Results[edit]

At their coronation on 11 April 1689, William an Mary swore to govern according to "the statutes in Parliament agreed on" instead of by "the laws and customs ... granted by the Kings of England", thus ending the threat of an absolutist reign.[1] This non-violent overthrow of the monarch is known as the Glorious Revolution.

The Declaration of Right was written into the English Bill of Rights which took statutory effect in December 1689 with the royal assent of the king and queen, and subsequently became part of the English Constitution.[4] The cabinet system of the English government evolved from this point onwards. The leading ministers formulated policy and ran the business of the country; they held the legislative and executive power. These ministers had seats, and the majority, in the House of Commons. The cabinet became responsible to the House of Commons under the de facto Prime Minister, Sir Robert Walpole. After George II (r. 1727-1760), the power of the monarchy in the decisions of the House of Commons declined drastically. Some scholars have argued that the Glorious Revolution strengthened finances: “Douglas North and Barry Weingast's seminal account of the Glorious Revolution argued that specific constitutional reforms enhanced the credibility of the English Crown, leading to much stronger public finances. “[5] Other scholars argue that the Glorious Revolution was a turning point in history, starting the age of constitutionalism.

Notes[edit]

  • Onnekink, D., The Anglo-Dutch Favourite: The Career of Hans Willem Bentinck, 1st Earl of Portland (1649-1709), Ashgate Publishing, Ltd., 2007, ISBN 0-7546-5545-8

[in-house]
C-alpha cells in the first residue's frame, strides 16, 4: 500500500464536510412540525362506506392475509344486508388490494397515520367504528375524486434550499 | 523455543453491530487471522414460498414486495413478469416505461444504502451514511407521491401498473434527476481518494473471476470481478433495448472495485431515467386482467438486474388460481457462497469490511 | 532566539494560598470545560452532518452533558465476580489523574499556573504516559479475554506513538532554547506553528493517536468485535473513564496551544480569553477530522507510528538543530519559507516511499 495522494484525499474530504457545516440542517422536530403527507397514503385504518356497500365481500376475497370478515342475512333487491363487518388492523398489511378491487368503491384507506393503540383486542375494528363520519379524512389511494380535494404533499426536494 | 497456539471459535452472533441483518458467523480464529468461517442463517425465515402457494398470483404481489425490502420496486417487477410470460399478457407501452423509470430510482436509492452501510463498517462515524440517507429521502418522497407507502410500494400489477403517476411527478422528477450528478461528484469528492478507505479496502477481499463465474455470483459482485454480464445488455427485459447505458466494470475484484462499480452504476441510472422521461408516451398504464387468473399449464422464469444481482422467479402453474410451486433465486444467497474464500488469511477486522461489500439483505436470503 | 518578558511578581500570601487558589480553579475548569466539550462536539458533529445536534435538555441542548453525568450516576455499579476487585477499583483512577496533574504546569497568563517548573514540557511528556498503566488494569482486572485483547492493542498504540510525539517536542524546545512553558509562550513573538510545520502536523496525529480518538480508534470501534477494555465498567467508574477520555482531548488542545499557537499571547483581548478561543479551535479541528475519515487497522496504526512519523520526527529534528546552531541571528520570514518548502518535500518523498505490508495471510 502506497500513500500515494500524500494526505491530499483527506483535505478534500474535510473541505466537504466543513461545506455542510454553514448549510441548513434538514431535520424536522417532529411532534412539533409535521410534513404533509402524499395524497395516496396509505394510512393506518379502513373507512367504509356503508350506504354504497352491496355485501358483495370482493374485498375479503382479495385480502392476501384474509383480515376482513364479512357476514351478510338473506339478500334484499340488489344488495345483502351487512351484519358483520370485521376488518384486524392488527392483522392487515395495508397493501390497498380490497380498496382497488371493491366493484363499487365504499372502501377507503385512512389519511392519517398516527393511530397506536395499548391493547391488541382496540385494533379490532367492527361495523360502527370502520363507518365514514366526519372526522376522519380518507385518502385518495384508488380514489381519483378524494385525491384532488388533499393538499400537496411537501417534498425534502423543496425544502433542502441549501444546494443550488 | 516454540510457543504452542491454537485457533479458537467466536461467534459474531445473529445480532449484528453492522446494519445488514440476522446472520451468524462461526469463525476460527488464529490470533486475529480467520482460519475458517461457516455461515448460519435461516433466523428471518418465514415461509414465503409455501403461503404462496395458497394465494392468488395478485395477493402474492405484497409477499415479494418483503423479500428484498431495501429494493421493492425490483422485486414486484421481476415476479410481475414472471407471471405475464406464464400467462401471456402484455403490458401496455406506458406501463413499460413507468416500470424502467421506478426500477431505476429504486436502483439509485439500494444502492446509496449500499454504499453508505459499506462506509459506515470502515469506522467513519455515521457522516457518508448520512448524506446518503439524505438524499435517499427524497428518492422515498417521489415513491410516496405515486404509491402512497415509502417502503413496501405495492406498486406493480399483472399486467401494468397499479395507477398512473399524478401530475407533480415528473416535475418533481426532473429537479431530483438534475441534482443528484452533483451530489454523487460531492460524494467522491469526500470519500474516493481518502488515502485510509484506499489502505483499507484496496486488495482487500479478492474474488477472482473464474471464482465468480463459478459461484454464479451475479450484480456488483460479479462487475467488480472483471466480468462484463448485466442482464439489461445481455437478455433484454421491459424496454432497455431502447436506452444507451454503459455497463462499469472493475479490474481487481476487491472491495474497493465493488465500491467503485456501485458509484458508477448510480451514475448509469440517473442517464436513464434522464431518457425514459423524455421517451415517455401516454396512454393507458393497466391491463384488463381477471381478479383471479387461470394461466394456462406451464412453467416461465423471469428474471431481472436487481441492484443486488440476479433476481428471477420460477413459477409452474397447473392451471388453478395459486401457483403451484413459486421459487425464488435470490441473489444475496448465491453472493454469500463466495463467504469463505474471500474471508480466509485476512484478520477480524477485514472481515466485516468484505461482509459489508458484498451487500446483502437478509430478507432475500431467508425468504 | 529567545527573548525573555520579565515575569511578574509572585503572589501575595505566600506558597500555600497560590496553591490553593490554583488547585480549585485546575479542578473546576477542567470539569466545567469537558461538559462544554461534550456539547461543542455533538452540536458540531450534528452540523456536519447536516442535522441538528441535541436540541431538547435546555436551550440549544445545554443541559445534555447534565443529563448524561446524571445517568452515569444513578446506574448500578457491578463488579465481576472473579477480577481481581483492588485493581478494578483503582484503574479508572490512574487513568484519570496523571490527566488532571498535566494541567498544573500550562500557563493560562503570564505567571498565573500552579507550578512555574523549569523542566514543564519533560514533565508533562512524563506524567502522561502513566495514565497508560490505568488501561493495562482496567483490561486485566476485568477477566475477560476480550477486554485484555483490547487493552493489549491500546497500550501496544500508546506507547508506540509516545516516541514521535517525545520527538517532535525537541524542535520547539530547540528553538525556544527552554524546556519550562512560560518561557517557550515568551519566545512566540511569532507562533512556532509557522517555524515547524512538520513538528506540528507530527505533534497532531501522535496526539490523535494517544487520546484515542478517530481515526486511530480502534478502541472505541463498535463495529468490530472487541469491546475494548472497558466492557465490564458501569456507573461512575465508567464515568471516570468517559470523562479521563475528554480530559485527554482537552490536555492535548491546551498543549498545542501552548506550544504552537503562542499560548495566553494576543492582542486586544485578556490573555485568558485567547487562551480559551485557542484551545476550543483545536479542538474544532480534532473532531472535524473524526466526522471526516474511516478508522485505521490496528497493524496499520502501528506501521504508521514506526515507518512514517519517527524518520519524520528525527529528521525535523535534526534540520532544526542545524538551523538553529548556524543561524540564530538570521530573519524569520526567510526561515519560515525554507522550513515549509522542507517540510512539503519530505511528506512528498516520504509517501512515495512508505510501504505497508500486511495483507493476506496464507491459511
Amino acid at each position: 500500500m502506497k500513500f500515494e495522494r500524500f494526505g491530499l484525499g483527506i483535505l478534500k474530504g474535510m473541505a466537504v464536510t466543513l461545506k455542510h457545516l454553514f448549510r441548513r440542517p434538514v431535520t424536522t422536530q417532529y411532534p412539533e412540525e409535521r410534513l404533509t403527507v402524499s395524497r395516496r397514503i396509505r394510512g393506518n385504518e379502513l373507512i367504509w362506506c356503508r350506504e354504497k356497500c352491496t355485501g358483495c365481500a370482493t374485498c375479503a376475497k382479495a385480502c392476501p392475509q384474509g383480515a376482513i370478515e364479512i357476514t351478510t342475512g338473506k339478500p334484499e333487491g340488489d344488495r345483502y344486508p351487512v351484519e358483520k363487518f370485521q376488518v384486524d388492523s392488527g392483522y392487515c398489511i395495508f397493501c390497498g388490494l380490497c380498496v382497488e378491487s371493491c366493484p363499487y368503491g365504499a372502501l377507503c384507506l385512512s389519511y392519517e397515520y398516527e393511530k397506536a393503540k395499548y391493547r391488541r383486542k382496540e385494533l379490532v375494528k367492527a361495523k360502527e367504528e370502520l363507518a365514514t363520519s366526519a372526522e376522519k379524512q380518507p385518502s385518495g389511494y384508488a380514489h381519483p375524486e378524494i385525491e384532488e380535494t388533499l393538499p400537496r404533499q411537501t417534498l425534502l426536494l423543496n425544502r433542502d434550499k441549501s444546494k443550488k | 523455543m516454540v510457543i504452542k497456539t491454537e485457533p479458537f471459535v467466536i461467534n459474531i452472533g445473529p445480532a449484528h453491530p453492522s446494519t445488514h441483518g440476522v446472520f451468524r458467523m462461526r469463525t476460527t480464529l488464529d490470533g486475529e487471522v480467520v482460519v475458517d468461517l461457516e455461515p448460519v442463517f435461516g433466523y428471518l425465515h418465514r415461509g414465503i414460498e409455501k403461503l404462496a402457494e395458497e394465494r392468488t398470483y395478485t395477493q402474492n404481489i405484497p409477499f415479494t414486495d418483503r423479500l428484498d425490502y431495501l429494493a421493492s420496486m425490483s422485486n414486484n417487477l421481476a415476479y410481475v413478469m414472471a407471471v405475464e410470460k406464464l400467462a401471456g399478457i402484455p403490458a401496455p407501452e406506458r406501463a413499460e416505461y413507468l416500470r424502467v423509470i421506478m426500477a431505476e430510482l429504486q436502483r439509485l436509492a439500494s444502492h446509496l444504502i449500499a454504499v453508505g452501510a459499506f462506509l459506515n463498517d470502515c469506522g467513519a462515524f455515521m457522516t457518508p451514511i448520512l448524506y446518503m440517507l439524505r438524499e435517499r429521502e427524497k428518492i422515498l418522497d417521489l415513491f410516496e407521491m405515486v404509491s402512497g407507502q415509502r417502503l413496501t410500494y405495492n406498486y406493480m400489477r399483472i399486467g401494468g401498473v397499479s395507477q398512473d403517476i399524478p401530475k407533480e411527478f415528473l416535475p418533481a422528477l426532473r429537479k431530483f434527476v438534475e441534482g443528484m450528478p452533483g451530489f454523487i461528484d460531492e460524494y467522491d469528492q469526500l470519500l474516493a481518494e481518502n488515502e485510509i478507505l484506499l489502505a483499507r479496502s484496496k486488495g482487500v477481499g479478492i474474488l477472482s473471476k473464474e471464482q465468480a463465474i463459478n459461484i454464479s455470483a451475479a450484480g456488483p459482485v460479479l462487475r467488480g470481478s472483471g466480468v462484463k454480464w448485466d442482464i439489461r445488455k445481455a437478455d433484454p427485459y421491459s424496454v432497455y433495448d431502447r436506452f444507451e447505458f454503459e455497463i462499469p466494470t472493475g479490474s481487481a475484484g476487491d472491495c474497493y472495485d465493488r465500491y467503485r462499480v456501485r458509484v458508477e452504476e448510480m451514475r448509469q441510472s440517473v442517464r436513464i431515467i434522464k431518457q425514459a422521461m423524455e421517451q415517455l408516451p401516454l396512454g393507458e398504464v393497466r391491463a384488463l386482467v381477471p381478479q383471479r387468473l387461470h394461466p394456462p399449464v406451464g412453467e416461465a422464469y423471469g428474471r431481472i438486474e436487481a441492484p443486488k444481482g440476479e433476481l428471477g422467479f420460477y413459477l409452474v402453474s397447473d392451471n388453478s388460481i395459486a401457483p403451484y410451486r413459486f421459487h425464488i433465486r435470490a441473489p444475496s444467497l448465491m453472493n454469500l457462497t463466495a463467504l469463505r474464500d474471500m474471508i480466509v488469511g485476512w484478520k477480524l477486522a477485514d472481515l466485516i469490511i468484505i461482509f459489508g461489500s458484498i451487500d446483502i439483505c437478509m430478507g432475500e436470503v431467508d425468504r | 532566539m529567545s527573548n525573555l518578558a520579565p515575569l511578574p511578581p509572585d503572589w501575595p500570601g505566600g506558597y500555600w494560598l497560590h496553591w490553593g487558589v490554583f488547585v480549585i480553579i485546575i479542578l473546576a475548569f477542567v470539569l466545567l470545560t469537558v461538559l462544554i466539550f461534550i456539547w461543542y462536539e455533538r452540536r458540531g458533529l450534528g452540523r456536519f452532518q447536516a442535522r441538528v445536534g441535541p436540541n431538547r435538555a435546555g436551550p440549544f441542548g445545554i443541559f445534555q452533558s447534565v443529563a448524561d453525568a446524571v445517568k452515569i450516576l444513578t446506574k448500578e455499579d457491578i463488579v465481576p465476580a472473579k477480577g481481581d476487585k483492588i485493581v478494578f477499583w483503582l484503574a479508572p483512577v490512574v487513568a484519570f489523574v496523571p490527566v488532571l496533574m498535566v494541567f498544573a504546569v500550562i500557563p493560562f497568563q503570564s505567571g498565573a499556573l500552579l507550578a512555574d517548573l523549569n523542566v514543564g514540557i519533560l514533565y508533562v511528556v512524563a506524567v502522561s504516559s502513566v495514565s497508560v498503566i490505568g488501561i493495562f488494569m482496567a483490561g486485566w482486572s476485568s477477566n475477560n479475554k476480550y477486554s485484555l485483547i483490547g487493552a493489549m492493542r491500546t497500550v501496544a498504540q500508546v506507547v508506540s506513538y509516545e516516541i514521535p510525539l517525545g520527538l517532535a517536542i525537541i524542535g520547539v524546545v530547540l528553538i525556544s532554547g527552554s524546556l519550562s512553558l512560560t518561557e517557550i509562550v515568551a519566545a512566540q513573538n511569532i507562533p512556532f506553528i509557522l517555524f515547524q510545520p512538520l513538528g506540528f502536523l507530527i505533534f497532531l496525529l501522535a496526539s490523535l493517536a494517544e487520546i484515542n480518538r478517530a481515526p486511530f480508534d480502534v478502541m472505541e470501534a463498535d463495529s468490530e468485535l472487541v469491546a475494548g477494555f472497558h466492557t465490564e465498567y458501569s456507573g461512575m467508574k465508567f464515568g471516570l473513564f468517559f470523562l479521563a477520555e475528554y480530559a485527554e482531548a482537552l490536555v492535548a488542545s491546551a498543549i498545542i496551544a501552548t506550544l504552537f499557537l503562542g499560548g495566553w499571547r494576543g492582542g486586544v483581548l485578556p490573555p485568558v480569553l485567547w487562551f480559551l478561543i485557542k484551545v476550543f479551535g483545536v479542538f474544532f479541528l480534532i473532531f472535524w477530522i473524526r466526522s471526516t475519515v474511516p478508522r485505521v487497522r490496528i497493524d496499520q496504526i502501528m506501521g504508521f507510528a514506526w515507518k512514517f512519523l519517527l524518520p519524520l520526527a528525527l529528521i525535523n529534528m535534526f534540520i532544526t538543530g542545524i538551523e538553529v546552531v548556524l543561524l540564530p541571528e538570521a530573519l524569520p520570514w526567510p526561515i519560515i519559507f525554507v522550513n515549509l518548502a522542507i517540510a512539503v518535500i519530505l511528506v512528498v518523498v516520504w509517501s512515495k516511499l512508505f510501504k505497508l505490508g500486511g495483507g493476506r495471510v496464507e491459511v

• Cox, Gary, M. (22 August 2012). "Was the Glorious Revolution a Constitutional Watershed?". Journal of Economic History. 72 (03). 
  • McKay, John, P. (2011). A History of Western Society. Boston: Bedford/ St. Martin's. 
  • Pincus, Steve. (2009). 1688: The First Modern Revolution. Conecuicutt: Yale University Press.
  • "English Declaration of Rights". The Avalon Project. Yale University.

References[edit]

  1. ^ a b Anon. "The Convention and Bill of Rights". www.parliament.uk. British Parliament. Retrieved 17 March.  Check date values in: |access-date= (help)
  2. ^ Pincus, Steve (2009). 1688 The First Modern Revolution. Connecticut: Yale University. pp. 292–293. ISBN 978-0-300-17143-3. 
  3. ^ a b "English Declaration of Rights". The Avalon Project. Yale University. 
  4. ^ Pincus, Steve (2009). 1688 The First Modern Revolution. Connecticut: Yale University. pp. 292–293. ISBN 978-0-300-17143-3. 
  5. ^ Cox, Gary, W. (22 August 2012). "Was the Glorious Revolution a Constitutional Watershed?". Journal of Economic History. 72 (03). Retrieved 28 May 2014. 

External links[edit]